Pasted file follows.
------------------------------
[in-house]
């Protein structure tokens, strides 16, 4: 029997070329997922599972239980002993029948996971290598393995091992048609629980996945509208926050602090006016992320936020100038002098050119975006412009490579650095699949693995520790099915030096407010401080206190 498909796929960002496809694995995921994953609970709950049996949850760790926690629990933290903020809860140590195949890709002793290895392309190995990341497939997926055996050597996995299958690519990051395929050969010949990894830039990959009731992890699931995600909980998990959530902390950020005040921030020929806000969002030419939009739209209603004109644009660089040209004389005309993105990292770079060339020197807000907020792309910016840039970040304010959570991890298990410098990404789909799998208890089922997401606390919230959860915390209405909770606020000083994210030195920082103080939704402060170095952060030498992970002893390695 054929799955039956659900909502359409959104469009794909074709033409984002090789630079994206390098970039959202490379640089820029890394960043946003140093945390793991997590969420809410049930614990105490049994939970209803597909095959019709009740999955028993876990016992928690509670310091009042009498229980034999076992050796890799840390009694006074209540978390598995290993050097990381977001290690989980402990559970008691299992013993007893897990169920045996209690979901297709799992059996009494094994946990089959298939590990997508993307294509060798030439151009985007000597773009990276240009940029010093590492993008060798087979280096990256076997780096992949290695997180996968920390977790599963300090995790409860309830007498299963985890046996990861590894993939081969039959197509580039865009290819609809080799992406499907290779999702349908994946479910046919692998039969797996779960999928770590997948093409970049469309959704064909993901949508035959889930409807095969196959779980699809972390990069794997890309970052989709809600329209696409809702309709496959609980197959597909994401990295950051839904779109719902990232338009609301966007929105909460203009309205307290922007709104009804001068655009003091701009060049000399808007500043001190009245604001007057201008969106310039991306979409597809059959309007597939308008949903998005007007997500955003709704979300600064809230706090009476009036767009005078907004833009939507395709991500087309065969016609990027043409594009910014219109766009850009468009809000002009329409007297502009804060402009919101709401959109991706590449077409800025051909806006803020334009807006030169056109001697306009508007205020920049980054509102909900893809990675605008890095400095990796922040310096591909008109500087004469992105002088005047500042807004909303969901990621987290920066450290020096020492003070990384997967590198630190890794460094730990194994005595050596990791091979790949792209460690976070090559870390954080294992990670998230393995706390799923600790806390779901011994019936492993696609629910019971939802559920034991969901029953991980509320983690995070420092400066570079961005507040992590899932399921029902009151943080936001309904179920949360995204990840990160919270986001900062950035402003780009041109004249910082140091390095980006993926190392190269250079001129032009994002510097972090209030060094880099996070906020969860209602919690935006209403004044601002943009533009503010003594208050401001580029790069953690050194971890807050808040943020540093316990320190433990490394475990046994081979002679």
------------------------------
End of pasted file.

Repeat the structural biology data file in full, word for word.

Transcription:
[in-house]
């Protein structure tokens, strides 16, 4: 029997070329997922599972239980002993029948996971290598393995091992048609629980996945509208926050602090006016992320936020100038002098050119975006412009490579650095699949693995520790099915030096407010401080206190 498909796929960002496809694995995921994953609970709950049996949850760790926690629990933290903020809860140590195949890709002793290895392309190995990341497939997926055996050597996995299958690519990051395929050969010949990894830039990959009731992890699931995600909980998990959530902390950020005040921030020929806000969002030419939009739209209603004109644009660089040209004389005309993105990292770079060339020197807000907020792309910016840039970040304010959570991890298990410098990404789909799998208890089922997401606390919230959860915390209405909770606020000083994210030195920082103080939704402060170095952060030498992970002893390695 054929799955039956659900909502359409959104469009794909074709033409984002090789630079994206390098970039959202490379640089820029890394960043946003140093945390793991997590969420809410049930614990105490049994939970209803597909095959019709009740999955028993876990016992928690509670310091009042009498229980034999076992050796890799840390009694006074209540978390598995290993050097990381977001290690989980402990559970008691299992013993007893897990169920045996209690979901297709799992059996009494094994946990089959298939590990997508993307294509060798030439151009985007000597773009990276240009940029010093590492993008060798087979280096990256076997780096992949290695997180996968920390977790599963300090995790409860309830007498299963985890046996990861590894993939081969039959197509580039865009290819609809080799992406499907290779999702349908994946479910046919692998039969797996779960999928770590997948093409970049469309959704064909993901949508035959889930409807095969196959779980699809972390990069794997890309970052989709809600329209696409809702309709496959609980197959597909994401990295950051839904779109719902990232338009609301966007929105909460203009309205307290922007709104009804001068655009003091701009060049000399808007500043001190009245604001007057201008969106310039991306979409597809059959309007597939308008949903998005007007997500955003709704979300600064809230706090009476009036767009005078907004833009939507395709991500087309065969016609990027043409594009910014219109766009850009468009809000002009329409007297502009804060402009919101709401959109991706590449077409800025051909806006803020334009807006030169056109001697306009508007205020920049980054509102909900893809990675605008890095400095990796922040310096591909008109500087004469992105002088005047500042807004909303969901990621987290920066450290020096020492003070990384997967590198630190890794460094730990194994005595050596990791091979790949792209460690976070090559870390954080294992990670998230393995706390799923600790806390779901011994019936492993696609629910019971939802559920034991969901029953991980509320983690995070420092400066570079961005507040992590899932399921029902009151943080936001309904179920949360995204990840990160919270986001900062950035402003780009041109004249910082140091390095980006993926190392190269250079001129032009994002510097972090209030060094880099996070906020969860209602919690935006209403004044601002943009533009503010003594208050401001580029790069953690050194971890807050808040943020540093316990320190433990490394475990046994081979002679």